Journey of Self-Discovery in Thomas Pynchons' The Crying of Lot 49

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Journey of Self-Discovery in Thomas Pynchons' The Crying of Lot 49

Thomas Pynchons' The Crying of Lot 49 challenges the readers' perception of the world by enfolding his readers, through a variety of means, within the intricate workings of his narrative. It centers around would be heroine Oedipa Maas whose life is turned upside down when she discovers that she has been made executor of the estate of old flame and entrepreneur Pierce Inverarity. When she is imposed upon to travel to the fictional city of San Narcisco, where Inverarity is said to have numerous real estate holdings, in order to carry out her task, Oedipa stumbles upon a muted post horn; the first of many clues leading her deep into the impenetrable conspiracy …show more content…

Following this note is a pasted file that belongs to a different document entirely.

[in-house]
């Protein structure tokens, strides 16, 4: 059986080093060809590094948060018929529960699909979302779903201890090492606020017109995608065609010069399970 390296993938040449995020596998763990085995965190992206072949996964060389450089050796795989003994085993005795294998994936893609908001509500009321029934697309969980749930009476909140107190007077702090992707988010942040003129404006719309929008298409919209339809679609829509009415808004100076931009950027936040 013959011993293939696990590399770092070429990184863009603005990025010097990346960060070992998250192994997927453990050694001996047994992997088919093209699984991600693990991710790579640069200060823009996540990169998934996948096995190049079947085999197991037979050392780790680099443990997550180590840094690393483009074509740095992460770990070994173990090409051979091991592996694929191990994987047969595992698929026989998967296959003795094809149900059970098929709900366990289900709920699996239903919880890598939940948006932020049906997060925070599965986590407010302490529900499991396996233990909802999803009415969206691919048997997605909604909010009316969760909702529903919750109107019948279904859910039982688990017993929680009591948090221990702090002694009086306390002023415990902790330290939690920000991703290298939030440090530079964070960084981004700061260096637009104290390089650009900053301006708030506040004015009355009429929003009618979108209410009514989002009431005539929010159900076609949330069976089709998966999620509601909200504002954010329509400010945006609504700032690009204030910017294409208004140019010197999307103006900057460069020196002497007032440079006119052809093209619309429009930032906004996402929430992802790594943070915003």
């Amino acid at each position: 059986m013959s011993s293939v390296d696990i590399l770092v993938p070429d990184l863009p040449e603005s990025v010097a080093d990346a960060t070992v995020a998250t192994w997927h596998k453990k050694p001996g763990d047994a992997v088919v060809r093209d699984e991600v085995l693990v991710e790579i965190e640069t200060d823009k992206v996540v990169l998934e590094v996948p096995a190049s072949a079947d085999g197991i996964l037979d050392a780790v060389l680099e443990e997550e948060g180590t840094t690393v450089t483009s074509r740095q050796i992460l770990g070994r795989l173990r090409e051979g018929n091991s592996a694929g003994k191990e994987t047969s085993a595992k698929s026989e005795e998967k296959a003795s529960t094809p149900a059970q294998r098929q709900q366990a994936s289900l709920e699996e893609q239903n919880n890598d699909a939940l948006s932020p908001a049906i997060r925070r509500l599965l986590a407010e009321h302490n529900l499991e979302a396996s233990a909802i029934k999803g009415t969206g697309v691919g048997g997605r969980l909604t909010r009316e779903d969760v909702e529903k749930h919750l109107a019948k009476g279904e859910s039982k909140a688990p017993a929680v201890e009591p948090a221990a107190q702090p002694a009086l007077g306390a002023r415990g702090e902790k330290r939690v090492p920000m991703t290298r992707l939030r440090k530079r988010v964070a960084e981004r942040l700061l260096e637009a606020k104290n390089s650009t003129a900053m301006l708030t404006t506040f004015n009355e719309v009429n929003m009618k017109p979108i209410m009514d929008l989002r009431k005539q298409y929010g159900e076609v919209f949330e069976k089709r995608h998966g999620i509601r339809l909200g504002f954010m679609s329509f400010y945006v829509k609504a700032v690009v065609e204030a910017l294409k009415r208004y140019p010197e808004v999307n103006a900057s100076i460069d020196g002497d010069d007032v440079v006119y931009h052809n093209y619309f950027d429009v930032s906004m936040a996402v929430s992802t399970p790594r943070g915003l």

Like Pynchons' reader's, Oedipa is forced to either work toward interpreting the trail of seemingly indecipherable clues being tossed in her wake or forgo it all and walk away in bewilderment. Like the reader by deciding to go on, however aimlessly, she is forcibly drawn out of the complacency of her own existence; into a chaotic system of intrigue that reaches far beyond her normal scope of understanding. In the same turn, like Oedipa the reader's role is also based on interpreting numerous symbols and metaphorical clues as a means of stumbling upon a legible conclusion that will stop the madness. Each of them arriving at a different conclusion or none at all solely depended upon how far the use of our perceptions will allow us to go. Unfortunately both Oedipa and the reader (myself included) are overwhelmed by the myriad of inconsistencies and masked innuendo saturating this book from cover to cover. Unable to sufficiently distinguish between what is real and relevant and what is unreal and irrelevant, both are left feeling disconcerted and paranoid; fearful that nothing they've ever perceived to be true, is...

Paranoia is the common bond that now unites Oedipa and the reader; but it isn't paranoia as described in the Webster's dictionary, instead it is an aberration of their individual views which have been shifted and enhanced forcing them to see the world beyond that of their front porch; where before

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